My childhood friend, Gavin Woody, runs ultra-marathons and climbs mountains. I’m not exactly sure why other than he likely has a tremendous amount of energy and an amazing well of stamina from which to draw. He regularly posts breathtaking, awe-inspiring, majestic top-of-mountain photos, sans filter. I am sure reaching the summit of any climb or hike is a feat of endurance, strength and pride. I can only imagine that reaching the top of a mountain is much more satisfying than remaining in the valley. This is where installment two of the motivation series brings us–to the top of the mountain.

In installment one I presented Maslow’s Hierarchy of Needs and presented an argument to view motivation as meeting high-level needs and keeping in mind that motivation is essentially voluntary. Frederick Herzberg furthers the argument on employee motivation. His 1968 publication in the Harvard Business Review entitled, One More Time, How Do You Motivation Employees?  is one of the most requested articles of all time. By 1987 it had over 1 million reprint requests (because downloads weren’t a thing). The way I read the title of his article is with haughty derision, a sigh at the beginning and an eye roll at the end. As if to say, come on, people. Haven’t we already covered this?

Herzberg’s biography is fascinating. Born in 1923 to Jewish immigrants, his enlistment in the Army during WWII significantly impacted his academic research after returning from overseas where he was one of the first liberators to enter the Dachau concentration camp. His assignment included providing health care for inmates who survived the Holocaust. I have read accounts of Herzberg, as he witnessed people surviving during one of the most heinous acts of terrorism, wondering what motivated people to survive. When people had nothing–not even basic hygiene and psychological factors (re: Maslow)–how and why did they keep going?

During his career, Herzberg put forth a theory he called the Two-Factor Theory.

Herzberg posited that there were two types of factors: hygiene and motivating. Hygiene factors contribute to dissatisfaction, but not satisfaction. When employers meet the needs of employees that are considered basic or “hygienic” they are merely doing as expected. We expect company policies that are fair and provide a stable working environment. We expect compensation that meets our basic needs. We rely on decency and teamwork in our relationships with supervisors and co-workers. Finally, we expect satisfactory working conditions. If this list is in force, we are merely ok and not necessarily happy. However, if company policies are unfair, our salary does not pay for our basic needs, working conditions are unbearable and no one gets along at work, then employees are dissatisfied.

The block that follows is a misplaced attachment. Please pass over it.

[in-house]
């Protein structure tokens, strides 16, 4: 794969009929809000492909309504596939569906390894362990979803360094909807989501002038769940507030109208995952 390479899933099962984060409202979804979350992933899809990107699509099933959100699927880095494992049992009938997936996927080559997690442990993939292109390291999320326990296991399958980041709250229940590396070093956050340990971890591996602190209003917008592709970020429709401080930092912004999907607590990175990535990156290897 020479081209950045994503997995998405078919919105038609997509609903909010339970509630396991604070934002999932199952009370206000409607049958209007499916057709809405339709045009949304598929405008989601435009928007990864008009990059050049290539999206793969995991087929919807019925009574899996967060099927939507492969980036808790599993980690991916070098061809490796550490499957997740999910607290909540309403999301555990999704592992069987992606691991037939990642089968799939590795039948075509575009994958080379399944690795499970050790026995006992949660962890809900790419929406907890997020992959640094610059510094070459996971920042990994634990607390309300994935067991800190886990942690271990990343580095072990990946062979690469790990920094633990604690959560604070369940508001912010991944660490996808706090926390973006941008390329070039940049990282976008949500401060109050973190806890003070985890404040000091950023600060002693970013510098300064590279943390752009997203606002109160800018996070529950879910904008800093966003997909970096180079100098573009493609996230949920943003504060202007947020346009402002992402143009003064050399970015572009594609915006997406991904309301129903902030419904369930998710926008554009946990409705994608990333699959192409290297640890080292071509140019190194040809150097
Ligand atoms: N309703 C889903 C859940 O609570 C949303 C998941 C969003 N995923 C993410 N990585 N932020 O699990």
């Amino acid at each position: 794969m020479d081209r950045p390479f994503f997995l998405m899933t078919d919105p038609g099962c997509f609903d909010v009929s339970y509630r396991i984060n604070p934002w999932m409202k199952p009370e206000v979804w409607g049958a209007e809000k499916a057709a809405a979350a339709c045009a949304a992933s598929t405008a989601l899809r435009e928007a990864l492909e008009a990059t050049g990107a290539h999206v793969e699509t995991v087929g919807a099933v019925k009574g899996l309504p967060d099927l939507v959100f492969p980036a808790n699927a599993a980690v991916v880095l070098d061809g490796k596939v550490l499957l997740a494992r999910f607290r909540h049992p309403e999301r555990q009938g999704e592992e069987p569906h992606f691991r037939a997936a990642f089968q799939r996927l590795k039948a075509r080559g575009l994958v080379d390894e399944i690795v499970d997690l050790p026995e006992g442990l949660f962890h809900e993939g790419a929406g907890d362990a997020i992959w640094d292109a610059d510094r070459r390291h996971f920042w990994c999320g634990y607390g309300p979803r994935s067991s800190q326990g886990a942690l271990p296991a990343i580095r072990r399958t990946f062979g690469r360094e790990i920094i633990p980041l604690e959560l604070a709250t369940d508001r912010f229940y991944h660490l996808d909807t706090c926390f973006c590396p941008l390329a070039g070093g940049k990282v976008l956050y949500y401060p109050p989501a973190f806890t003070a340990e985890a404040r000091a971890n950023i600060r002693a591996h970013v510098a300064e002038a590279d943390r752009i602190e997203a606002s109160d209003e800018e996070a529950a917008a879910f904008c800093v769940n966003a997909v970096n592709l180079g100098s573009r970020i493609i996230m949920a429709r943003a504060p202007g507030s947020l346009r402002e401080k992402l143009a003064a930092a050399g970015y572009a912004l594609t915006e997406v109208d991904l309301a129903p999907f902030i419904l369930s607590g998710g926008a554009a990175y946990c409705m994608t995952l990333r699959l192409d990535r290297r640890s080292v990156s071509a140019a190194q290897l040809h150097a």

Herzberg’s point is this: using hygiene factors to motivate employees is futile. Maslow had the same argument in that employee motivation should exist in the use of higher-order motivators. In other words, expecting employees to be motivated any longer than it takes to grab a soda from the vending machine requires the use of top-of-the-pyramid motivators, not basic needs. The motivating effects of $1 more an hour is short-lived. Consider this rendering that depicts Herzberg’s hygiene factors as equal to Maslow’s lower-order needs.

Instead, employers need to meet the basic needs of employees in order to keep them satisfied AND realize that higher-order motivators should be used to increase productivity, engender loyalty and lower turnover.

What Herzberg realized while he watched Jewish prisoners be liberated from Dachau, I think, is that people are motivated at their very core by hope. The hope of a better life, of a better career, of being seen and heard, and of being important. Maslow’s growth and esteem needs and Herzberg’s motivating factors (achievement, interesting work, recognition, responsibility, advancement) are indicators of a life beyond the one you currently possess. A career that offers to take you beyond what you’d ever imagined is one hell of a motivator toward success.

Employers and bosses who see an employee as a whole person instead of merely a cog in the company machine are tapping into one’s humanity. Just as Herzberg saw prisoners as people with a tremendous will to live, employers will do well to see their employees as their greatest undeveloped asset. As my friend Gavin can probably tell you, there’s a better view at the top of the mountain than from the valley.

Herzberg, F. (1987). One more time: How do you motivate employees? Harvard Business Review, 65(5).